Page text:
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Double Pipe Creek

Watershed map showing Big Pipe, Little Pipe and Double Pipe Creek

Double Pipe Creek, sometimes called Pipe Creek, is a major tributary of the Monocacy River in Carroll County and Frederick County in Maryland, located several miles north and west of Westminster. The creek is only 1.6 miles (2.6 km) long,[1] but is formed by the confluence of two much longer streams, Big Pipe Creek and Little Pipe Creek.


  • Course 1
  • Pollution 2
  • History 3
  • See also 4
  • References 5
  • External links 6


The creek's watershed extends as far east as Manchester, Maryland, and includes the towns of Union Bridge, Taneytown, New Windsor and Westminster. The main stem of the creek is formed from the confluence of Big Pipe Creek, 31.6 miles (50.9 km) long, with headwaters near Manchester; and Little Pipe Creek, 24.9 miles (40.1 km) long, with headwaters in Westminster.[1] From the confluence, near Detour, Maryland (), Double Pipe flows west for 1.6 miles (2.6 km) to its mouth at the Monocacy, which drains to the Potomac River. The watershed area of Double Pipe Creek is 192.6 square miles (499 km2).

Tributaries include Bear Branch, Big Pipe Creek, Little Pipe Creek, Meadow Branch and Sam’s Creek. Double Pipe Creek, the portion of Little Pipe Creek west of Union Bridge, and the western section of Sam's Creek form part of the legal boundary between Frederick County and Carroll County.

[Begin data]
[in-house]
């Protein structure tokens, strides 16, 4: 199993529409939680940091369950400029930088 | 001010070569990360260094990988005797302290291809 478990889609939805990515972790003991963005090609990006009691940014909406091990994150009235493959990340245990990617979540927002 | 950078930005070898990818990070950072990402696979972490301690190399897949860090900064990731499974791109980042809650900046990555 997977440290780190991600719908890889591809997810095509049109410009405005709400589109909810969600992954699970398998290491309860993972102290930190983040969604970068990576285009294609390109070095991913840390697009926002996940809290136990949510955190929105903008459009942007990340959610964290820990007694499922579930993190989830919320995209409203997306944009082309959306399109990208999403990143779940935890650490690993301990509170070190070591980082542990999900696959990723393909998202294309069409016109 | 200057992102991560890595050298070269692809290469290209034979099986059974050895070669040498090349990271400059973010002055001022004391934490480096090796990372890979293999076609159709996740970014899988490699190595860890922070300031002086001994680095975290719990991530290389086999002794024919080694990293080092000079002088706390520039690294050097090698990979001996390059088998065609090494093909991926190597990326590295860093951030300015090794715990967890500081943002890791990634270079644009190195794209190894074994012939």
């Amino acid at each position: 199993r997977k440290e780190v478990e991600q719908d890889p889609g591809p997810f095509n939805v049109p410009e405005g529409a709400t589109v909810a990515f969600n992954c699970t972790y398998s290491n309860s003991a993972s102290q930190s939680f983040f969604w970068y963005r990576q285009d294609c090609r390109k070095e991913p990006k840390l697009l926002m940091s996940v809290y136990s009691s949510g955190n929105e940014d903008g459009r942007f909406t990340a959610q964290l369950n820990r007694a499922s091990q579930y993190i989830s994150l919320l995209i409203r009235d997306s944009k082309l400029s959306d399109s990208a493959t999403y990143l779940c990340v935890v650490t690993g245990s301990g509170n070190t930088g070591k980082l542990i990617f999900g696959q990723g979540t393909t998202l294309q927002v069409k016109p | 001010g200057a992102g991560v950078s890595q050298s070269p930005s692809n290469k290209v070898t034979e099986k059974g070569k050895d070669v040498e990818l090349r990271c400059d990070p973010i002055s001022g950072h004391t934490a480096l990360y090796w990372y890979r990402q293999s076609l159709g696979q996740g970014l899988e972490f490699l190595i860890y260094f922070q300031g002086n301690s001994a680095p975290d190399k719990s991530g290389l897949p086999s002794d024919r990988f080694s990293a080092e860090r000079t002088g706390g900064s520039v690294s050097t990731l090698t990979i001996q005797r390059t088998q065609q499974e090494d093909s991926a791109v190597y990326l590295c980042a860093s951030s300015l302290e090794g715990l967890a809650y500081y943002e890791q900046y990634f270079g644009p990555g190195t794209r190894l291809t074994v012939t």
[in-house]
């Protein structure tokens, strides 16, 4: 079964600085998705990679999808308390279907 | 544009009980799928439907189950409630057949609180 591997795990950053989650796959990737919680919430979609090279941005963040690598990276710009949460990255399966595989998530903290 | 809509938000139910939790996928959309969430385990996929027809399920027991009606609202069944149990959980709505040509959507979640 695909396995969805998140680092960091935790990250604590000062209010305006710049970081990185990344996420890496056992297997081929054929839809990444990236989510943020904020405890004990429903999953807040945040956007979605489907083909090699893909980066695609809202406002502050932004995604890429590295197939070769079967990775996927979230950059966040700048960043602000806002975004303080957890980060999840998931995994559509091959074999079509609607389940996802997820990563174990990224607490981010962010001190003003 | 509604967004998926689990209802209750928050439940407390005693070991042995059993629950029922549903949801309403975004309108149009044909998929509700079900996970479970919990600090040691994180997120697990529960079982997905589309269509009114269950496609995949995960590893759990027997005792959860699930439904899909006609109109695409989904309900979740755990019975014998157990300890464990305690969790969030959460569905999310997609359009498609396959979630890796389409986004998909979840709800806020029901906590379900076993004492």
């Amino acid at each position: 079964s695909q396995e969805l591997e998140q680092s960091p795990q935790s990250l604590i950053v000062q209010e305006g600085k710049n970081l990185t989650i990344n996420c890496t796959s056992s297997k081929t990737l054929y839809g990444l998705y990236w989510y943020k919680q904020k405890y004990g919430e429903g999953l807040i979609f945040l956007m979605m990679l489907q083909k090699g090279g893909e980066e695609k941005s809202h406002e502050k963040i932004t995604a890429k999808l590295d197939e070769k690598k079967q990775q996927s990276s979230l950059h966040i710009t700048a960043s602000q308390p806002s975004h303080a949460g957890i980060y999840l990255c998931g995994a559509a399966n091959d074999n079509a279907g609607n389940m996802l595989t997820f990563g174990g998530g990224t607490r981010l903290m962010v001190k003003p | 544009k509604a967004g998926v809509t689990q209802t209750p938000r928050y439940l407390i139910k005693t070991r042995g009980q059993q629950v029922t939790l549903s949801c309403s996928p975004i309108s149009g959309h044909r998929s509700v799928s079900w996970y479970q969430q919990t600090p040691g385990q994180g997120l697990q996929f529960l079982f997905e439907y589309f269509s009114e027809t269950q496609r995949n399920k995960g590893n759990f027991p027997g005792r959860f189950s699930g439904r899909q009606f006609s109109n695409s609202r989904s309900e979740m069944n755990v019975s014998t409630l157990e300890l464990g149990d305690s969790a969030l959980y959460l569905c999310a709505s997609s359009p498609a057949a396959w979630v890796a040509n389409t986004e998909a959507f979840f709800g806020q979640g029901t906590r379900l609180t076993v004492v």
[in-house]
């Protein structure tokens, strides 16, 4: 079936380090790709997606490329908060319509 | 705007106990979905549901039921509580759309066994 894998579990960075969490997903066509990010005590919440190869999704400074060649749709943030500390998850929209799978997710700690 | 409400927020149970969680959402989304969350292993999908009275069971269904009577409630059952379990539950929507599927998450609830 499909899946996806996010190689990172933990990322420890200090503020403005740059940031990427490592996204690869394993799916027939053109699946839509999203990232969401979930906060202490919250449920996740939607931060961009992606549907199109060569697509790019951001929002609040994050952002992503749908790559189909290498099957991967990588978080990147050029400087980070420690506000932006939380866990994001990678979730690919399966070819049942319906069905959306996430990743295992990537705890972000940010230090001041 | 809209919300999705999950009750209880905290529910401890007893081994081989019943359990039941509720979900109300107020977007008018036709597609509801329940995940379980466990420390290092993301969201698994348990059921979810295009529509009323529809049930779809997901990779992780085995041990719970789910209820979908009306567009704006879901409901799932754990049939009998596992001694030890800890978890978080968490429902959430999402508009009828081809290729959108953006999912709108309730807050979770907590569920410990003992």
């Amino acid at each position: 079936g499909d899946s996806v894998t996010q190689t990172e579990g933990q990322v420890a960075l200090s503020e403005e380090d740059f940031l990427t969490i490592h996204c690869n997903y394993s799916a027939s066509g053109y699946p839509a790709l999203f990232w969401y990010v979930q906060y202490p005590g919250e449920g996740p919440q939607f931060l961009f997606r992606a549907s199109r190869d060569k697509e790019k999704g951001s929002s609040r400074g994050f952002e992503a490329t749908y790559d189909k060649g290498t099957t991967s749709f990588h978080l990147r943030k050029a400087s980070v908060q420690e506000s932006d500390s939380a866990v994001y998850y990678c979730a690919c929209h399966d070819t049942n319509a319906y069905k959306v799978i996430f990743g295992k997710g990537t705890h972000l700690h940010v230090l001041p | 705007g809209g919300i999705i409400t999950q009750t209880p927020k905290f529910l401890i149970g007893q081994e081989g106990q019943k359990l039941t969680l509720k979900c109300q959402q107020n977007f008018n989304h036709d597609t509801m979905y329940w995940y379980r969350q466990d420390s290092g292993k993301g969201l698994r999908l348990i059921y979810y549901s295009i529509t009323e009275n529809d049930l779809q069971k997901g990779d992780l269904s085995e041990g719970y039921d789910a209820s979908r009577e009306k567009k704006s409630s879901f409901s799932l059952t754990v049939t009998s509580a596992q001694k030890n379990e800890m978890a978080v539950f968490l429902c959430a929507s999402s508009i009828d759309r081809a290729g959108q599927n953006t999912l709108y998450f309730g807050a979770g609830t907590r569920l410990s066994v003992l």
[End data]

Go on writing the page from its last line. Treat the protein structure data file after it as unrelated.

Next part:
The Maryland Department of the Environment (MDE) has identified water quality violations for Double Pipe Creek and tributaries, specifically for sediment, nutrients (nitrogen and phosphorus), and bacteria. The principal sources of bacteria appear to be failing septic tanks from residences and/or businesses, pet waste and waste from farm animals (livestock).[2][3] The pollution sources for sediment include agricultural runoff and urban runoff.[4] (Although agriculture is the predominant land use in the watershed, tributaries of Double Pipe Creek flow through portions of Westminster, Taneytown, New Windsor and Union Bridge.)


Before the battle broke out at General Meade had planned a defensive position for the Army of the Potomac at Pipe Creek, making use of its broad slopes and open fields of fire. In the alternate history Gettysburg, by Gingrich and Forstchen, General Lee seizes Pipe Creek as his defensive line.

See also


  1. ^ a b U.S. Geological Survey. National Hydrography Dataset high-resolution flowline data. The National Map, accessed August 15, 2011
  2. ^ Maryland Department of the Environment (MDE). Baltimore, MD. “Total Maximum Daily Loads of Fecal Bacteria for the Double Pipe Creek Basin in Carroll and Frederick Counties, Maryland (Draft).” June 2007.
  3. ^ Knauer, Carrie Ann (2010). "County aims to improve water quality in streams." Carroll County Times, 2010-03-11.
  4. ^ MDE. “Total Maximum Daily Load of Sediment in the Double Pipe Creek Watershed, Frederick and Carroll Counties, Maryland.” September 2008.

External links

  • Monocacy & Catoctin Watershed Alliance
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